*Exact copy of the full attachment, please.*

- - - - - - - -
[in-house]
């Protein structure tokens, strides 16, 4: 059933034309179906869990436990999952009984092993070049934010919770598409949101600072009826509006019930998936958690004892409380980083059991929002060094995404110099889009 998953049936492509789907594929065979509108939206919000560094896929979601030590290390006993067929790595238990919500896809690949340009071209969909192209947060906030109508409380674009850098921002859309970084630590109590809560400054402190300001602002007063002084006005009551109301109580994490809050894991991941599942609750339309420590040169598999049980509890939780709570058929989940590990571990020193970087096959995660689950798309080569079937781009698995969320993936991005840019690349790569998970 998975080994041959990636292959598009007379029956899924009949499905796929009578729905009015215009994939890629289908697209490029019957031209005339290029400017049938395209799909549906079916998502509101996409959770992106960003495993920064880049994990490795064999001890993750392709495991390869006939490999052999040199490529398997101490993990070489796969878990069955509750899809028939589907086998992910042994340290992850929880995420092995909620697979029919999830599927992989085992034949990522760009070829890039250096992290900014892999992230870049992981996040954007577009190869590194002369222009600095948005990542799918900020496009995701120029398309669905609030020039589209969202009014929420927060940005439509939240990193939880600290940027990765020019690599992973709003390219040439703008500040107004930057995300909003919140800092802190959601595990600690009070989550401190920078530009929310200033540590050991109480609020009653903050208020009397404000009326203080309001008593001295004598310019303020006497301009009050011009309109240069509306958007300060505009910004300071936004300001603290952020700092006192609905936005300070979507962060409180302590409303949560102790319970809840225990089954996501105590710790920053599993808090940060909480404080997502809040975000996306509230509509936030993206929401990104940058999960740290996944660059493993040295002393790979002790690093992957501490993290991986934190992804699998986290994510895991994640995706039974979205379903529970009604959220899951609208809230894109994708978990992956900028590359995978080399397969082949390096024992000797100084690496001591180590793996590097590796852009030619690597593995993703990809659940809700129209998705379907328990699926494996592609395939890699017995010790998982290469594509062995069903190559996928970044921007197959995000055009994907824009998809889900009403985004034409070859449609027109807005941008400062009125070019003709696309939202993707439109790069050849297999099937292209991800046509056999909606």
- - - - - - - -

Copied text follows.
[in-house]
């Protein structure tokens, strides 16, 4: 059933034309179906869990436990999952009984092993070049934010919770598409949101600072009826509006019930998936958690004892409380980083059991929002060094995404110099889009 998953049936492509789907594929065979509108939206919000560094896929979601030590290390006993067929790595238990919500896809690949340009071209969909192209947060906030109508409380674009850098921002859309970084630590109590809560400054402190300001602002007063002084006005009551109301109580994490809050894991991941599942609750339309420590040169598999049980509890939780709570058929989940590990571990020193970087096959995660689950798309080569079937781009698995969320993936991005840019690349790569998970 998975080994041959990636292959598009007379029956899924009949499905796929009578729905009015215009994939890629289908697209490029019957031209005339290029400017049938395209799909549906079916998502509101996409959770992106960003495993920064880049994990490795064999001890993750392709495991390869006939490999052999040199490529398997101490993990070489796969878990069955509750899809028939589907086998992910042994340290992850929880995420092995909620697979029919999830599927992989085992034949990522760009070829890039250096992290900014892999992230870049992981996040954007577009190869590194002369222009600095948005990542799918900020496009995701120029398309669905609030020039589209969202009014929420927060940005439509939240990193939880600290940027990765020019690599992973709003390219040439703008500040107004930057995300909003919140800092802190959601595990600690009070989550401190920078530009929310200033540590050991109480609020009653903050208020009397404000009326203080309001008593001295004598310019303020006497301009009050011009309109240069509306958007300060505009910004300071936004300001603290952020700092006192609905936005300070979507962060409180302590409303949560102790319970809840225990089954996501105590710790920053599993808090940060909480404080997502809040975000996306509230509509936030993206929401990104940058999960740290996944660059493993040295002393790979002790690093992957501490993290991986934190992804699998986290994510895991994640995706039974979205379903529970009604959220899951609208809230894109994708978990992956900028590359995978080399397969082949390096024992000797100084690496001591180590793996590097590796852009030619690597593995993703990809659940809700129209998705379907328990699926494996592609395939890699017995010790998982290469594509062995069903190559996928970044921007197959995000055009994907824009998809889900009403985004034409070859449609027109807005941008400062009125070019003709696309939202993707439109790069050849297999099937292209991800046509056999909606």